Maggie Mitchell

CRAFT: Writing Romantic Suspense – Part 1


Firstly, just a little about myself. I have several books published under a different name, but since this genre and heat level is different I am working as Maggie Mitchell.

My new genre is contemporary romantic suspense (well, actually old, since this is what I started writing and was always my first love).

So to start off I thought I would talk about my thoughts on writing romantic suspense. I’ll be posting a few posts on the same theme so I hope you find them useful.  I’d love to hear your thoughts too – do you agree with me? Do you have anything to add?

What is the attraction of the romantic suspense plot?

For me, it’s the heart stopping suspense, the thrill of the chase, and nonstop
action that heightens the emotion and intensifies the romance. Knowing that the characters not only have to solve the mystery and conquer the evil villain or villains, they also learn trust and in the process deal with the best and the worst in each other. This is one of the main attractions of the suspense story for me. Whatever the plot device, be it women in jeopardy, murder, stalkers,
terrorists, spy thrillers, how can the heroine and hero not fall for each other in these intense and emotional circumstances?

How much is the right mix of romance and suspense?

Authors such as Nora Roberts, Nina Bruhns, Iris Johansen, Cindy Gerard, Shannon McKenna, Suzanne Brockmann, Debra Webb, Julie Miller and Heather Graham continue to write huge best sellers. Then there are the Aussie Rom Suspense authors – Bronwyn Parry, Helene Young, Sandy Curtis, Shannon Curtis and many more. These authors and all those others who write romantic suspense have such diverse styles it’s difficult to even attempt to define the genre. The popularity of romantic suspense continues to grow, but for some writers this sub genre of romance fiction continues to be one of the most difficult to write successfully.

The problem lies in the balance between the romance and the suspense. How much of each is needed? Should there be two separate or one integrated plot? The short answer is that it all depends what type of story you want to write, and which publisher you are targeting. In the category market, some publishers ask for a 50/50 split of romance with suspense or a 60/40 split with more of an emphasis on the emotional growth of the characters. If your book doesn’t fit into these moulds they won’t publish it. This may sound unfair, but in category fiction it’s all about reader expectation. In most cases the reader is buying the series, not the author, so the guidelines need to be very clear.

Mainstream single title romantic suspense on the other hand varies from author to author. If you are writing a single title romantic suspense novel you have more flexibility with the balance of romance and suspense in your story. Shannon McKenna integrates powerful emotional and sexual relationships within her suspense plots, while for Tami Hoag the suspense or thriller plot is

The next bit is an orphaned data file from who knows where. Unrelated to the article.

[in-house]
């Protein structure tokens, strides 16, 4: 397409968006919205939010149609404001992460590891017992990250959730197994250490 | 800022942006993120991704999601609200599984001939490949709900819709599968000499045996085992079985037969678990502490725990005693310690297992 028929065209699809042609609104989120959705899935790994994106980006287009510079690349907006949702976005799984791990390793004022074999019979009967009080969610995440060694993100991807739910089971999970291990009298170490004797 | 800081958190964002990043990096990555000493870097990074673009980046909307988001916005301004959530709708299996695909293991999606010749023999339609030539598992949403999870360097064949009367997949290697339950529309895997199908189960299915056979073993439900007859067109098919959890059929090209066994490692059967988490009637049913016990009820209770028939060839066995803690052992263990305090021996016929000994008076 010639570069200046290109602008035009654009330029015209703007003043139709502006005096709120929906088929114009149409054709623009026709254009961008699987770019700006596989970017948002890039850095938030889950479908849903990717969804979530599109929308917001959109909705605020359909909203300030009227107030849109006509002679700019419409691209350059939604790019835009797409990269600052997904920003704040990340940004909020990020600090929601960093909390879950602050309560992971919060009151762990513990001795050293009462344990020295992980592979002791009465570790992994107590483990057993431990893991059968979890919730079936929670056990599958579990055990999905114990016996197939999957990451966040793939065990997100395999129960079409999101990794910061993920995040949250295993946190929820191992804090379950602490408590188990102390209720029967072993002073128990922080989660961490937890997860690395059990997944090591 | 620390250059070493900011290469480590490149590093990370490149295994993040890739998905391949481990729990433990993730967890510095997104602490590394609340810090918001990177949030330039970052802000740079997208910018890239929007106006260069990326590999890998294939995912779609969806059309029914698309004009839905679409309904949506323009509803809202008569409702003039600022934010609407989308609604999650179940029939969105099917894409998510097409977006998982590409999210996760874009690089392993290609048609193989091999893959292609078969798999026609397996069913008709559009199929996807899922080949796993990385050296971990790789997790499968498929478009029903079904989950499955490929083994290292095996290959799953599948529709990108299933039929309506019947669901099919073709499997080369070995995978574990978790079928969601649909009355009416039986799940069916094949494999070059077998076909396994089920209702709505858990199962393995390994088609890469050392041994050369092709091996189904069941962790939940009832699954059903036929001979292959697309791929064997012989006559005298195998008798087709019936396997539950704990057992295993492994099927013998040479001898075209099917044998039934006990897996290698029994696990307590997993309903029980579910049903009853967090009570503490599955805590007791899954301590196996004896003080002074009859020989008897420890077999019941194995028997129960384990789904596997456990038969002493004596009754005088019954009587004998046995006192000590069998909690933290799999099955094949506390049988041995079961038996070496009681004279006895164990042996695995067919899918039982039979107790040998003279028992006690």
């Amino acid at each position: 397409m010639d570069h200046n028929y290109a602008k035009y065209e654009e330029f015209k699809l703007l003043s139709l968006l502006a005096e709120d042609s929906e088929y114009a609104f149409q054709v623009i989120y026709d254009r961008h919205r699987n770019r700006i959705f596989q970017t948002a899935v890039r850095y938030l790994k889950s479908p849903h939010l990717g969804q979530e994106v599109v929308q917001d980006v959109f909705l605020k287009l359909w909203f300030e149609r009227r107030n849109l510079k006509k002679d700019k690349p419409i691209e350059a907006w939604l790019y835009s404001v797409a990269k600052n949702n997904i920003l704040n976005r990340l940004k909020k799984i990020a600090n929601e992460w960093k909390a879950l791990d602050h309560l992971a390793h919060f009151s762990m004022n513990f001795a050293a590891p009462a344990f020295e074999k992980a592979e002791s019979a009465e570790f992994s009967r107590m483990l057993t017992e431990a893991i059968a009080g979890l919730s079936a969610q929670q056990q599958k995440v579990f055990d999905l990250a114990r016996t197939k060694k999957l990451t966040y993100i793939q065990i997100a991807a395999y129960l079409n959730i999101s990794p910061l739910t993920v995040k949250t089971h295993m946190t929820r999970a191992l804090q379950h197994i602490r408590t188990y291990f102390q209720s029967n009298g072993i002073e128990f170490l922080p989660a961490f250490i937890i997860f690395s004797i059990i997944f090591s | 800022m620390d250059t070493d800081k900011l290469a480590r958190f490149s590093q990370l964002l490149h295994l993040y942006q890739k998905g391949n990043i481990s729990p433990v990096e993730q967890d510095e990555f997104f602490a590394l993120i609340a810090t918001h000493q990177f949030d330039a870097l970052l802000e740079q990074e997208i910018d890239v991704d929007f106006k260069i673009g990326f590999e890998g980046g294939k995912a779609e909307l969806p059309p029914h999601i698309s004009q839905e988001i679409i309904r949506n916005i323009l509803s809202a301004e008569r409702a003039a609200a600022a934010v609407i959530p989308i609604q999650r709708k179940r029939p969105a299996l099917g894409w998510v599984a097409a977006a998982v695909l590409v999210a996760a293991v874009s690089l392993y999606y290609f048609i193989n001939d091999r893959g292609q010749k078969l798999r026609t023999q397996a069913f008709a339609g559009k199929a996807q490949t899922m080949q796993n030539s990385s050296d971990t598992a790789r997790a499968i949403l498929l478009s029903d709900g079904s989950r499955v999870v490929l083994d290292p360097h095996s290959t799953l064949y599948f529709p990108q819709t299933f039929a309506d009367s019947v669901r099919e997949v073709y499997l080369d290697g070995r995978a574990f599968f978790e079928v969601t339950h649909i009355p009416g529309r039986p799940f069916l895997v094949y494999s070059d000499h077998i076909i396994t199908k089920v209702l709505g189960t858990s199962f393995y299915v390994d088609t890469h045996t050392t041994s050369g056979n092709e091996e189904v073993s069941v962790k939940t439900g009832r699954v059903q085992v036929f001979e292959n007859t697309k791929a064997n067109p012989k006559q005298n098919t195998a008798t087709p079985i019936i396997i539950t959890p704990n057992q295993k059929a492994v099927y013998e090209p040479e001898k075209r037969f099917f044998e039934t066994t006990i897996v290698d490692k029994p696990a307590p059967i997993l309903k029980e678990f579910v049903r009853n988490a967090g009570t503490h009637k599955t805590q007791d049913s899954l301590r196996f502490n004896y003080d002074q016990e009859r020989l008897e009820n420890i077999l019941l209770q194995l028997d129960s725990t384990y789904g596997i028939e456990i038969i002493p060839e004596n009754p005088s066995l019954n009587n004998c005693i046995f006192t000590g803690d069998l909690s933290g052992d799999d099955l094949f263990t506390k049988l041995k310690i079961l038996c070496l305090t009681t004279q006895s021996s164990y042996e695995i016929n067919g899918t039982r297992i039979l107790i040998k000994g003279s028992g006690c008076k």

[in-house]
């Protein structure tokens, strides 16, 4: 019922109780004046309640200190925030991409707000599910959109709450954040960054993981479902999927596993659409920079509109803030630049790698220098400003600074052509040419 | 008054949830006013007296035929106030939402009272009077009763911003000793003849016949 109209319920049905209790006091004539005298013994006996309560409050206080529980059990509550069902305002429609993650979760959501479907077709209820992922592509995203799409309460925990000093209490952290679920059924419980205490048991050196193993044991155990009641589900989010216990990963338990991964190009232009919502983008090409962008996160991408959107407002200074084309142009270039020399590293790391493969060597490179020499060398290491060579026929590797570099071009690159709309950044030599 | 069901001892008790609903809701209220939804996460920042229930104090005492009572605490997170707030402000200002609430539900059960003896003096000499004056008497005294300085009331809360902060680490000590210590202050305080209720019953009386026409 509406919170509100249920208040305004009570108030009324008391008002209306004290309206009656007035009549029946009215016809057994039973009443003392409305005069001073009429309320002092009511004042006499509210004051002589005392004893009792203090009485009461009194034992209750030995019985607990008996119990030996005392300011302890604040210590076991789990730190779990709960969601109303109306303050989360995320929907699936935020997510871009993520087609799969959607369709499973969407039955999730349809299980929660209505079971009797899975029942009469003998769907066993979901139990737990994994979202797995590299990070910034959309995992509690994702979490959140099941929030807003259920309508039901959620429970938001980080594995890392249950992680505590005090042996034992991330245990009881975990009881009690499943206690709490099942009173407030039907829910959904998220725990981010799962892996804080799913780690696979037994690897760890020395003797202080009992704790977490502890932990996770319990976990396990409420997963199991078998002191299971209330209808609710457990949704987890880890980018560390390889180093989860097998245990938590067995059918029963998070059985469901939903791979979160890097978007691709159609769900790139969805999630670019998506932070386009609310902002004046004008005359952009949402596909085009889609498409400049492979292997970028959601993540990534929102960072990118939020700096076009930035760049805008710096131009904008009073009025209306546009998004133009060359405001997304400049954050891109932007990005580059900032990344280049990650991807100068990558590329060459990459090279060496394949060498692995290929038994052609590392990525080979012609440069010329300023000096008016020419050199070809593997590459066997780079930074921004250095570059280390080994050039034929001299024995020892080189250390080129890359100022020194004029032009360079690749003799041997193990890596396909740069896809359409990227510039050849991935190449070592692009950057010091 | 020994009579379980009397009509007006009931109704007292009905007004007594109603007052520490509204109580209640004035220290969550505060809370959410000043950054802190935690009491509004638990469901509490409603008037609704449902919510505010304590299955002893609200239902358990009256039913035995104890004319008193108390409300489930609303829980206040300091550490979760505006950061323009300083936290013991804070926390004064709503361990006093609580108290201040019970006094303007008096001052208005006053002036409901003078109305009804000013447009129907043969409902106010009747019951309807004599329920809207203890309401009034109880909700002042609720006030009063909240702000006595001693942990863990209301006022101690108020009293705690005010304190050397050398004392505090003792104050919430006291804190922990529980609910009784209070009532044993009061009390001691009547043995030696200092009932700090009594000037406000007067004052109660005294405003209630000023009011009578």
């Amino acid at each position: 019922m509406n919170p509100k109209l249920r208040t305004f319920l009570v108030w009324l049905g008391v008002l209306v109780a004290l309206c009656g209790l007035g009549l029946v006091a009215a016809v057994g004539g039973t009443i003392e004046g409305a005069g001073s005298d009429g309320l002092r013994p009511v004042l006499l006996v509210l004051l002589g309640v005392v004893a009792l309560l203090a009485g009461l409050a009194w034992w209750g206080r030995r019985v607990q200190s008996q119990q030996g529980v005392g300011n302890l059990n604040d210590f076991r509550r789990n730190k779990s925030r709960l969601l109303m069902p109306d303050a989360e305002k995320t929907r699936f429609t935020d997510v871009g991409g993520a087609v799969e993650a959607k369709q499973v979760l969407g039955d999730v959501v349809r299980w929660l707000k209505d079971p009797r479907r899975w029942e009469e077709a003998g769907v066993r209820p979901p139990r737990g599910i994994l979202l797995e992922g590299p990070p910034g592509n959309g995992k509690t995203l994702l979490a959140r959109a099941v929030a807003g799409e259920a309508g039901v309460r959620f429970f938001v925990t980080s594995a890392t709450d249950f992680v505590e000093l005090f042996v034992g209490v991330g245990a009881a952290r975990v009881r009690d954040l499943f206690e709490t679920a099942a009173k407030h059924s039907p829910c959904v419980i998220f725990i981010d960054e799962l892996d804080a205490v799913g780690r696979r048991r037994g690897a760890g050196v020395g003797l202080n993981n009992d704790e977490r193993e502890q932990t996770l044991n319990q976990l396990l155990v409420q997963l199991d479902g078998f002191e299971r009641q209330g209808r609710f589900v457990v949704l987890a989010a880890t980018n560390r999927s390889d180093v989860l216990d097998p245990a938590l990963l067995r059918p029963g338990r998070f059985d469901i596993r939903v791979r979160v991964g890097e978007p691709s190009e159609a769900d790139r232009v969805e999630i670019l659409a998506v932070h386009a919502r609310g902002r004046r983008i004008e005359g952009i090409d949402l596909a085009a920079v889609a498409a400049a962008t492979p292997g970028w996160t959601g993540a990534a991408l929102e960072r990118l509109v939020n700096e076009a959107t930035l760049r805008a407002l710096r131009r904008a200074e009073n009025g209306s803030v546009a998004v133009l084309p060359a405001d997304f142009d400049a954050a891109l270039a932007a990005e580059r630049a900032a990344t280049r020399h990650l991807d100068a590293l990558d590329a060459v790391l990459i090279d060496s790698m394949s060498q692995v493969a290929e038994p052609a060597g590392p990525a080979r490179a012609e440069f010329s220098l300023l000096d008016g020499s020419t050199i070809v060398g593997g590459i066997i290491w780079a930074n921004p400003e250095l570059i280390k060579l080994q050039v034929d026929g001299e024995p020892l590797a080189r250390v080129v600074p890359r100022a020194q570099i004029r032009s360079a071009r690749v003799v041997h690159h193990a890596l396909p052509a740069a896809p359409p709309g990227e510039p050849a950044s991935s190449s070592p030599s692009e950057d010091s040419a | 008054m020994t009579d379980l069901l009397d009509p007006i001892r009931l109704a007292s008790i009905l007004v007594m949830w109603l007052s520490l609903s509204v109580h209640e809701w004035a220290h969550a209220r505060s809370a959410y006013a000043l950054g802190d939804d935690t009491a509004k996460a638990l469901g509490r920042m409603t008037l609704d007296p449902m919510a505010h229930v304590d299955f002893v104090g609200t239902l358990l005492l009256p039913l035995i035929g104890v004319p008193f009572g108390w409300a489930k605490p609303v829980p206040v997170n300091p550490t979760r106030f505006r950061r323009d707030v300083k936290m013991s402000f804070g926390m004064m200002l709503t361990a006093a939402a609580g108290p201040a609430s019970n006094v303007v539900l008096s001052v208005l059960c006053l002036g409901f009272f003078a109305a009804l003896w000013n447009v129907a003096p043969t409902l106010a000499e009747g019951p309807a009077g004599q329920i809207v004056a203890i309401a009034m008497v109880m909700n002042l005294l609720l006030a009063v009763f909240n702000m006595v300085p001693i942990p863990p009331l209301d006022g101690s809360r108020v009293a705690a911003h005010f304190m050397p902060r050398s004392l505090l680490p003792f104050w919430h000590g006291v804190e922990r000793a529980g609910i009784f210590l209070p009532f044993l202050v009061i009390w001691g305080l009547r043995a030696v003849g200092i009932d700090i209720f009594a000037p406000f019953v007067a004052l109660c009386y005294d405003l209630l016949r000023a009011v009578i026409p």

the main focus. That doesn’t mean the romance is secondary. Character development and relationship building are integral parts of all romantic suspense novels and add to the suspense/thriller plot and the spine tingling tension that enhances the story.

Marketing of your book can play a part in your decision as well. Depending on your own particular blend of romance and suspense, you may well find your book placed on the crime shelves in the local bookshop as well as the romance section. This can increase sales exposure of your books. Many authors and publishers do this deliberately.

At the end of the day, you have to write the book you want to write. I believe that instinct plays a huge part in how you decide to distribute the suspense with the romantic or emotional plot line. Nora Roberts says you “just know” what is right for your story. I’m not sure that it comes as naturally as Ms. Roberts would have us think, but believing in your characters and your story goes a long way to making it the best darn story you can write.


• Think about what sort of book you want to write.
• Are you targeting a particular publisher?
• How much romance/suspense do you think your book requires?

Publisher submission guidelines:
Harlequin Guidelines (Intrigue and Suspense)
Carina Press
Entangled Publishing (Dead Sexy)
The Writers Marketplace 
Penguin Australia

4 Thoughts on “CRAFT: Writing Romantic Suspense – Part 1

  1. Hey Maggie, great article.

    I write romantic suspense – woman in jeopardy stories – and love reading good romantic suspense. The main focus when I’m writing is on the suspense, but of course there’s lots of sizzle and romance!

  2. Thanks for dropping by Cheryl 🙂 Nothing better than suspense to ramp up the romance and vice versa huh?

    I’ll be posting part 2 of my article later today…talking about heroines and heroes 🙂

  3. Maggie
    Great post. You not only nailed the subject, you gave me lots of author names to pursue and publishers. …a great source of information for our genre. Thanks

  4. Hi Jo-Ann 🙂 Thank you so much for your kind words. I hope you get a chance to check out the new authors and in particular the Aussies!

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